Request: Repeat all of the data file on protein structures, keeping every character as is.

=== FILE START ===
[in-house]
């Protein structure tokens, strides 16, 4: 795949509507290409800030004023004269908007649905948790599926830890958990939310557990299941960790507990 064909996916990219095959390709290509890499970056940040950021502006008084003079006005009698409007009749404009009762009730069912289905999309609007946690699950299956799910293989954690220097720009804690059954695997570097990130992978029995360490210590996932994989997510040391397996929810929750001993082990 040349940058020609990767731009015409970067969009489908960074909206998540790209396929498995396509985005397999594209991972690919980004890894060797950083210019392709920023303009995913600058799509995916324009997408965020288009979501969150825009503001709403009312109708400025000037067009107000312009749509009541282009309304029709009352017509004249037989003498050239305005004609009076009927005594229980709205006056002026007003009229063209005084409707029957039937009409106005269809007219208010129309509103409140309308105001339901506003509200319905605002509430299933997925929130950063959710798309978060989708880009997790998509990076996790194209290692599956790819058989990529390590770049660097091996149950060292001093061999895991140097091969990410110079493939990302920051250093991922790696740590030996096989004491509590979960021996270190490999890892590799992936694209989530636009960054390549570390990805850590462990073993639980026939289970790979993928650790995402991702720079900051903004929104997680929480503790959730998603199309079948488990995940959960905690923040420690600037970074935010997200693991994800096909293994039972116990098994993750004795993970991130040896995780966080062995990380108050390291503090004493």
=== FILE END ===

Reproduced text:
[in-house]
């Protein structure tokens, strides 16, 4: 795949509507290409800030004023004269908007649905948790599926830890958990939310557990299941960790507990 064909996916990219095959390709290509890499970056940040950021502006008084003079006005009698409007009749404009009762009730069912289905999309609007946690699950299956799910293989954690220097720009804690059954695997570097990130992978029995360490210590996932994989997510040391397996929810929750001993082990 040349940058020609990767731009015409970067969009489908960074909206998540790209396929498995396509985005397999594209991972690919980004890894060797950083210019392709920023303009995913600058799509995916324009997408965020288009979501969150825009503001709403009312109708400025000037067009107000312009749509009541282009309304029709009352017509004249037989003498050239305005004609009076009927005594229980709205006056002026007003009229063209005084409707029957039937009409106005269809007219208010129309509103409140309308105001339901506003509200319905605002509430299933997925929130950063959710798309978060989708880009997790998509990076996790194209290692599956790819058989990529390590770049660097091996149950060292001093061999895991140097091969990410110079493939990302920051250093991922790696740590030996096989004491509590979960021996270190490999890892590799992936694209989530636009960054390549570390990805850590462990073993639980026939289970790979993928650790995402991702720079900051903004929104997680929480503790959730998603199309079948488990995940959960905690923040420690600037970074935010997200693991994800096909293994039972116990098994993750004795993970991130040896995780966080062995990380108050390291503090004493």